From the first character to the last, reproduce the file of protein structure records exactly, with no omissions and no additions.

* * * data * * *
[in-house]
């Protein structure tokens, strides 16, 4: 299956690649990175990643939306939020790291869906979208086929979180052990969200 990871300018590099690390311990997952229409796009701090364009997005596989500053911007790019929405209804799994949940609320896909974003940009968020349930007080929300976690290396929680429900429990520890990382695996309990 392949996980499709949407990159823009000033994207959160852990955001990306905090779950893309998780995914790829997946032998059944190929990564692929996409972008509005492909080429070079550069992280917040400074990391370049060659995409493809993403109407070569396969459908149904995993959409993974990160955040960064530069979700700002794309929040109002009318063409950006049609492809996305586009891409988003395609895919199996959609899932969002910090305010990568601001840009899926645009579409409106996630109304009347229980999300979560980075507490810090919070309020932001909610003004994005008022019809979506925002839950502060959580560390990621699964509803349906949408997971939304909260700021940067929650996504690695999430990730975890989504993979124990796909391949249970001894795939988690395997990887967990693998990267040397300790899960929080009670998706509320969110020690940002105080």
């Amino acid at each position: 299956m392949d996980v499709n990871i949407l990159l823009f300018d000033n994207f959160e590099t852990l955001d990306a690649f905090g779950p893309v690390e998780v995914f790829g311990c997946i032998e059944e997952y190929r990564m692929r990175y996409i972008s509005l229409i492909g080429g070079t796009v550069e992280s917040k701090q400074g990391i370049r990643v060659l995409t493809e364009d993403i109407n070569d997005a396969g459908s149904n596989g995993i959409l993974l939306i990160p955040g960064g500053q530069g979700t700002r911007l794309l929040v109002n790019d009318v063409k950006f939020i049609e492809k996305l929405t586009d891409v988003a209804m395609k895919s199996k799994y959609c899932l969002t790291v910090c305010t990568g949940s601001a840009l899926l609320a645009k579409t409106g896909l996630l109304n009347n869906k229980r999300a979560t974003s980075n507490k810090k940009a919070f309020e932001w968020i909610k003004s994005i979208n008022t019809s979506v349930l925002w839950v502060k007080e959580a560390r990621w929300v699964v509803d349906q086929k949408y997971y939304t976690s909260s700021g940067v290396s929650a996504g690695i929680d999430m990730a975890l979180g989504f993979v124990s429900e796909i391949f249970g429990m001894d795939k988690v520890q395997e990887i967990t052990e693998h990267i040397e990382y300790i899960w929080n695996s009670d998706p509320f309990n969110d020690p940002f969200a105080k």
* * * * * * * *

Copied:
[in-house]
């Protein structure tokens, strides 16, 4: 299956690649990175990643939306939020790291869906979208086929979180052990969200 990871300018590099690390311990997952229409796009701090364009997005596989500053911007790019929405209804799994949940609320896909974003940009968020349930007080929300976690290396929680429900429990520890990382695996309990 392949996980499709949407990159823009000033994207959160852990955001990306905090779950893309998780995914790829997946032998059944190929990564692929996409972008509005492909080429070079550069992280917040400074990391370049060659995409493809993403109407070569396969459908149904995993959409993974990160955040960064530069979700700002794309929040109002009318063409950006049609492809996305586009891409988003395609895919199996959609899932969002910090305010990568601001840009899926645009579409409106996630109304009347229980999300979560980075507490810090919070309020932001909610003004994005008022019809979506925002839950502060959580560390990621699964509803349906949408997971939304909260700021940067929650996504690695999430990730975890989504993979124990796909391949249970001894795939988690395997990887967990693998990267040397300790899960929080009670998706509320969110020690940002105080």
């Amino acid at each position: 299956m392949d996980v499709n990871i949407l990159l823009f300018d000033n994207f959160e590099t852990l955001d990306a690649f905090g779950p893309v690390e998780v995914f790829g311990c997946i032998e059944e997952y190929r990564m692929r990175y996409i972008s509005l229409i492909g080429g070079t796009v550069e992280s917040k701090q400074g990391i370049r990643v060659l995409t493809e364009d993403i109407n070569d997005a396969g459908s149904n596989g995993i959409l993974l939306i990160p955040g960064g500053q530069g979700t700002r911007l794309l929040v109002n790019d009318v063409k950006f939020i049609e492809k996305l929405t586009d891409v988003a209804m395609k895919s199996k799994y959609c899932l969002t790291v910090c305010t990568g949940s601001a840009l899926l609320a645009k579409t409106g896909l996630l109304n009347n869906k229980r999300a979560t974003s980075n507490k810090k940009a919070f309020e932001w968020i909610k003004s994005i979208n008022t019809s979506v349930l925002w839950v502060k007080e959580a560390r990621w929300v699964v509803d349906q086929k949408y997971y939304t976690s909260s700021g940067v290396s929650a996504g690695i929680d999430m990730a975890l979180g989504f993979v124990s429900e796909i391949f249970g429990m001894d795939k988690v520890q395997e990887i967990t052990e693998h990267i040397e990382y300790i899960w929080n695996s009670d998706p509320f309990n969110d020690p940002f969200a105080k």